We already knew it was coming, but now it’s official. Cadillac has announced plans to build an all-electric Escalade. Unfortunately, the American automaker has decided to stick with the naming convention that was leaked back in 2021 and call it the Escalade IQ. You know, because its electric models are supposed to all end with “iq.” Like Lyriq, Celestiq, Mystiq, Tryptiq, Vistiq, Lumistiq, etc.
(OK, techniq-ally I made two of those up, but good luck guessing which ones are real and which ones are fake.)
To be fair, it’s not like we expected Cadillac to abandon the Escalade nameplate as it moved toward an all-electric lineup. It’s the only vehicle that Cadillac sells that actually has real name recognition. But we still would have preferred Cadillac’s product planners pick something to call the electric Escalade that doesn’t sound like they robbed Scion’s grave.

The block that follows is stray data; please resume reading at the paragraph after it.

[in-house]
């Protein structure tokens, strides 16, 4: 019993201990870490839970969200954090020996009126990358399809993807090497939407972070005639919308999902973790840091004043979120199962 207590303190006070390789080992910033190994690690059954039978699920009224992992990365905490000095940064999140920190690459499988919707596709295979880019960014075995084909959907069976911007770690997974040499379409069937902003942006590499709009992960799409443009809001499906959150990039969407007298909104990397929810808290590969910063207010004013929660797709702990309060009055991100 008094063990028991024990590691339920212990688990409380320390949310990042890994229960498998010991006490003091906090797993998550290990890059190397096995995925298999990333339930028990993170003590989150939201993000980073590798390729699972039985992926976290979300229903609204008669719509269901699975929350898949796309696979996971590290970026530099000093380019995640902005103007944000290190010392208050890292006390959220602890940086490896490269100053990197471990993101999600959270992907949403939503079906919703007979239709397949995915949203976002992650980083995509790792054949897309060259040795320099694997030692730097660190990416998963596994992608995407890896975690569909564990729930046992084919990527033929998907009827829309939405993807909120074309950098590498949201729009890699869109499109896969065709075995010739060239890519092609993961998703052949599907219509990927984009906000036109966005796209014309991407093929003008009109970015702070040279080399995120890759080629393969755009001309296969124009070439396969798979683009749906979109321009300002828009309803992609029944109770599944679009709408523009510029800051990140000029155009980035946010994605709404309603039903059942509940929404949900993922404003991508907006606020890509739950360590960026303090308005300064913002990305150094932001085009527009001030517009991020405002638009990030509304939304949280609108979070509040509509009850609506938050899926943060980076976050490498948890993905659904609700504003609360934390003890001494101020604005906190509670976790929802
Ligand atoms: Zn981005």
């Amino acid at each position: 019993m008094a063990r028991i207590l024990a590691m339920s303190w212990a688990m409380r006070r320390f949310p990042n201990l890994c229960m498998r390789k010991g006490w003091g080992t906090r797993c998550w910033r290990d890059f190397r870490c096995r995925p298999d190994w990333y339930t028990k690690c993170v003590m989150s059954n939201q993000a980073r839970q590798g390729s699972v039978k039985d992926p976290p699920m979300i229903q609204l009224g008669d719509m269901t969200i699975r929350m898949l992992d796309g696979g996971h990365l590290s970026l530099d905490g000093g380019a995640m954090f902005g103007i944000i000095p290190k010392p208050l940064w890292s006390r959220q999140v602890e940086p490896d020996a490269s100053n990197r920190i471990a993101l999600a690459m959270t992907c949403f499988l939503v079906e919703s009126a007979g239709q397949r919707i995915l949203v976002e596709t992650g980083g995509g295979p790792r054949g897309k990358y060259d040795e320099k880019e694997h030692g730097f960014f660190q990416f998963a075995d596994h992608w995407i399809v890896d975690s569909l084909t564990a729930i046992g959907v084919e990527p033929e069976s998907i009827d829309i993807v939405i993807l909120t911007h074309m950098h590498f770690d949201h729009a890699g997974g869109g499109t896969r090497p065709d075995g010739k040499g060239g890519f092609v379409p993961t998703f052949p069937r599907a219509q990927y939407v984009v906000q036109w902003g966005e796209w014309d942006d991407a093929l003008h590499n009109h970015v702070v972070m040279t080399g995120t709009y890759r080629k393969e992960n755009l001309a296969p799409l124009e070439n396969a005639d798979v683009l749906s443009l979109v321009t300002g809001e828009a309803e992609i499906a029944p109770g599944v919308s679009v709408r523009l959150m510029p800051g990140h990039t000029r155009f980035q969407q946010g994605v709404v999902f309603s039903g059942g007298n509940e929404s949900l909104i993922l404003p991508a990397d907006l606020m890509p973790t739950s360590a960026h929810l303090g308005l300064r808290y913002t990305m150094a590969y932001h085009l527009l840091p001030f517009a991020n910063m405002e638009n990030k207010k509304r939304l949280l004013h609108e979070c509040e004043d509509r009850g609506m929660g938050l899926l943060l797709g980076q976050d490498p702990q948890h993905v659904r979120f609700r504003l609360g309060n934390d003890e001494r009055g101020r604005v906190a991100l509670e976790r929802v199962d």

Details on the upcoming Escalade IQ are essentially nonexistent, and by nonexistent, we mean we’ve already told you everything that we know. Literally. This is the release that we were sent in its entirety:
The Cadillac ESCALADE IQ will be revealed later this year and promises the same commitment to craftsmanship, technology and performance that has helped the Escalade nameplate dominate the large luxury SUV segment for the last 20 years. The ESCALADE IQ will join the LYRIQ and the upcoming CELESTIQ as Cadillac continues to build an all-electric portfolio.
The IQ naming strategy celebrates Cadillac introducing a different type of EV to the market — one that works in tandem with people’s daily lives and environments. The IQ designation is Cadillac’s EV nomenclature and first debuted on the LYRIQ.
What platform are they going to build it on? Who knows? How much power will it make? Your guess is as good as ours. It would make sense for it to be built on the Hummer platform and share its powertrain, but we can’t say for sure. Assuming the Escalade IQ does end up being a Hummer-based luxury EV, you can also expect it to be heavy enough to crush a parking garage and more expensive than a nicely renovated starter home in Detroit. So that should be fun.